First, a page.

Long Range Scope Shootout
The market for scopes has been getting hit hard with new optics designed for long-range shooting. Frankly, it can get overwhelming if you are in the market to top your new rifle with a masterpiece. Focal planes, capped or uncapped turrets, main tube diameter, reticle, Mil or MOA, and weight are just some of the considerations that come into play when choosing your optic.
We put three popular scopes to the test head-to-head-to-head so you can make a more informed purchase on that high-end scope. The Maven RS.3 was a no-doubter to be evaluated, and two of its closest competitors are the Zeiss V6, and the Leupold Mark5 HD.
Coming in as the lightest of the three, Maven did not hold back when designing the RS.3 There is a lot of punch in this little scope. At 13” long, it also is the shortest. The 30mm tube gives you 90% light transmission and allows for 80 MOA of vertical adjustment! This is a first focal plane scope, which can be a love-hate relationship while hunting. More info here.
Zeiss Conquest V6
I was most impressed with the Zeiss overall with its relatively low price point. Coming in at $2,000, it is a quality piece of glass you would expect from Zeiss but packed full of goodies you would expect to find on a scope with a higher price point. This second focal plane scope is clear due to its 30mm main tube, which also allows 62 MOA vertical adjustment. The zero stop is reliable but can be a pain to adjust. More info here.
Leupold Mark 5HD
This scope is packed full of features, clear, and badass. The price tag also reflects that as it comes in at $2,989. It is a big scope with oversized turrets that a gloved hand can easily dial. The zero stop system is the best I’ve used as it locks on zero and eliminates accidental dialing. You can also dial down five clicks below zero if need be by unlocking the zero stop. The 35mm tube allows for 100 MOA of vertical adjustment, and the glass is crystal clear. More info here.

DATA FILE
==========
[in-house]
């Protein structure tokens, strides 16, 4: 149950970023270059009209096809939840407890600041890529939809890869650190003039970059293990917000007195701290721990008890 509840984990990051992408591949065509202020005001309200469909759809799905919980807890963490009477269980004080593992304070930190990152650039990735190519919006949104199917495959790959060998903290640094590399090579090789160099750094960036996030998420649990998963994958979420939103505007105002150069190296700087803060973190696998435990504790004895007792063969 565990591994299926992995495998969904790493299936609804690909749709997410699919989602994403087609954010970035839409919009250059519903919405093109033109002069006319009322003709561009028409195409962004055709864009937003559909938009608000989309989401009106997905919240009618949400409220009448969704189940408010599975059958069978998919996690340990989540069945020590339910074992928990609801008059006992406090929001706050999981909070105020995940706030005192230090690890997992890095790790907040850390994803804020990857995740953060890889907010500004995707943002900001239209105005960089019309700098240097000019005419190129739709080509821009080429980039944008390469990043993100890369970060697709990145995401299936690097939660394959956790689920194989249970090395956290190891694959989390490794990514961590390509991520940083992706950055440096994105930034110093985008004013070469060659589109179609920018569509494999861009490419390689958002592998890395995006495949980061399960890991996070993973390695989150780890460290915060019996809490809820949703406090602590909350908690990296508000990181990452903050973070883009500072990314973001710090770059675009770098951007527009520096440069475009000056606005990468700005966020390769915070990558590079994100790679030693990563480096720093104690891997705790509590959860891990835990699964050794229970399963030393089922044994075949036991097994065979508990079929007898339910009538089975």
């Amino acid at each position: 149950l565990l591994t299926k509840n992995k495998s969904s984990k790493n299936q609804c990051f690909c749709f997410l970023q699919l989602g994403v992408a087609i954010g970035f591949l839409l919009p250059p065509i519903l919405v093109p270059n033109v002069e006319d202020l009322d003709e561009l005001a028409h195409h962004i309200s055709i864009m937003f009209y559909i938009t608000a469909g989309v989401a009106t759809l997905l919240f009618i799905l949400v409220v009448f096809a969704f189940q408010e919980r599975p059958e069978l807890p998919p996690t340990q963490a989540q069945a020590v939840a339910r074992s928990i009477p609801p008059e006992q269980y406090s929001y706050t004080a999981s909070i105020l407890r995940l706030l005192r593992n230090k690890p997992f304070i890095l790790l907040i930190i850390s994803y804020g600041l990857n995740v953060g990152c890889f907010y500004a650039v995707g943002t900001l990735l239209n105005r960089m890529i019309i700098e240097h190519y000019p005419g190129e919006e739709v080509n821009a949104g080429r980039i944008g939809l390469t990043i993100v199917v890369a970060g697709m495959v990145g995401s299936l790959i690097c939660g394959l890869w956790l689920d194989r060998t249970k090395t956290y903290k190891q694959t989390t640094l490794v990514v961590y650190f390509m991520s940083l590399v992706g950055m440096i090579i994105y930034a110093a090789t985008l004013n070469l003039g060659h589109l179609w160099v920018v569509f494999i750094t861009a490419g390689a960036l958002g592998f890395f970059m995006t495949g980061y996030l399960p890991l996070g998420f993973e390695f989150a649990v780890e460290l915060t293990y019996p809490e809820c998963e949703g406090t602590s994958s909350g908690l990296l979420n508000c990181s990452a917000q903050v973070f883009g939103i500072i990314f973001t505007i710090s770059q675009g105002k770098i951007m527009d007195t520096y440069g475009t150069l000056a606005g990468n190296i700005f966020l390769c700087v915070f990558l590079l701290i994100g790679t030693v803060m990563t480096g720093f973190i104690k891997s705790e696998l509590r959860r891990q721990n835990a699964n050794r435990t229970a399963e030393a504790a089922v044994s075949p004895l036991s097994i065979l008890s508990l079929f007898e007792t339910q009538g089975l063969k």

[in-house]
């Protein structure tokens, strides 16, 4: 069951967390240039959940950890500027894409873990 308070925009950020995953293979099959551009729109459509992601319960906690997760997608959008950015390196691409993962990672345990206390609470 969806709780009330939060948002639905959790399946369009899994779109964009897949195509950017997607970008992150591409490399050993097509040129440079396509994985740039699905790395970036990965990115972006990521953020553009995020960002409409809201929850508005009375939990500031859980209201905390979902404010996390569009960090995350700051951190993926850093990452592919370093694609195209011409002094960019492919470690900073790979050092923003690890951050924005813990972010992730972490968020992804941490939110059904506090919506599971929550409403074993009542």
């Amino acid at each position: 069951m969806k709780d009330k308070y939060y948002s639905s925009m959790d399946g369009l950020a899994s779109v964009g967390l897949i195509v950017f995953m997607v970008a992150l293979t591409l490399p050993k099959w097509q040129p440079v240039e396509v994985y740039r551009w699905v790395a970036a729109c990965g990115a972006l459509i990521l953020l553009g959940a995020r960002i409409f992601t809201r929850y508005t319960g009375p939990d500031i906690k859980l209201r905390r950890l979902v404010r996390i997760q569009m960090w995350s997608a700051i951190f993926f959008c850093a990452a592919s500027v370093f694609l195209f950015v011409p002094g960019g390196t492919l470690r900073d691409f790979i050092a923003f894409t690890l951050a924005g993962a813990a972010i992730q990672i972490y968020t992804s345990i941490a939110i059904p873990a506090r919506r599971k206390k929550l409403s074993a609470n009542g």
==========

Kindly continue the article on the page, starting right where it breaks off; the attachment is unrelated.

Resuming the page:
Long Range Scope Testing
We ran these through a series of tests side by side under the same conditions. We tested optical clarity, the field of view, tracking, zero stop, reticle, Craftmanship, price, and features. Being adjustable magnification, we did evaluate them at the same magnification power when comparing relevant features. The scopes were mounted on a custom-built pic rail we call the “Rokslide Pic Rail Comparator” (RPRC). We felt it was essential to analyze these scopes on a real side by side setup.
We chose Hawkins Ultralight scope rings based on their reputation of building quality rings with zero compromises for precision. One of my favorite features of these rings is the built-in level on top of the rear ring. Having it on top makes it low profile, and you can truly level your rifle with these rings. You also save weight as you are not mounting an external level on your pic rail or main tube. They are lightweight and robust. Check them out here.
As with any optic, optical clarity is a must. With that said, I do not expect, nor hold riflescopes to the same standards as my binocular or spotter. They need to be clear and collect light well but need to perform in other ways as well. All three of these scopes were compared on a 1951 USAF resolving power chart and out in the field in various lighting conditions.
All three scopes performed well under all circumstances. The Leupold Mark 5 HD did, however, outshine the other two in terms of clarity, including edge-to-edge. They did not sacrifice clarity for value. Zeiss also outperformed Maven in optical clarity on the resolving power chart but not noticeably on low contrasted objects in the field. Where Maven did have the advantage was its ability to focus at closer distances. This can come in handy if precision shooting at 25 yards is your thing, but irrelevant to most of us.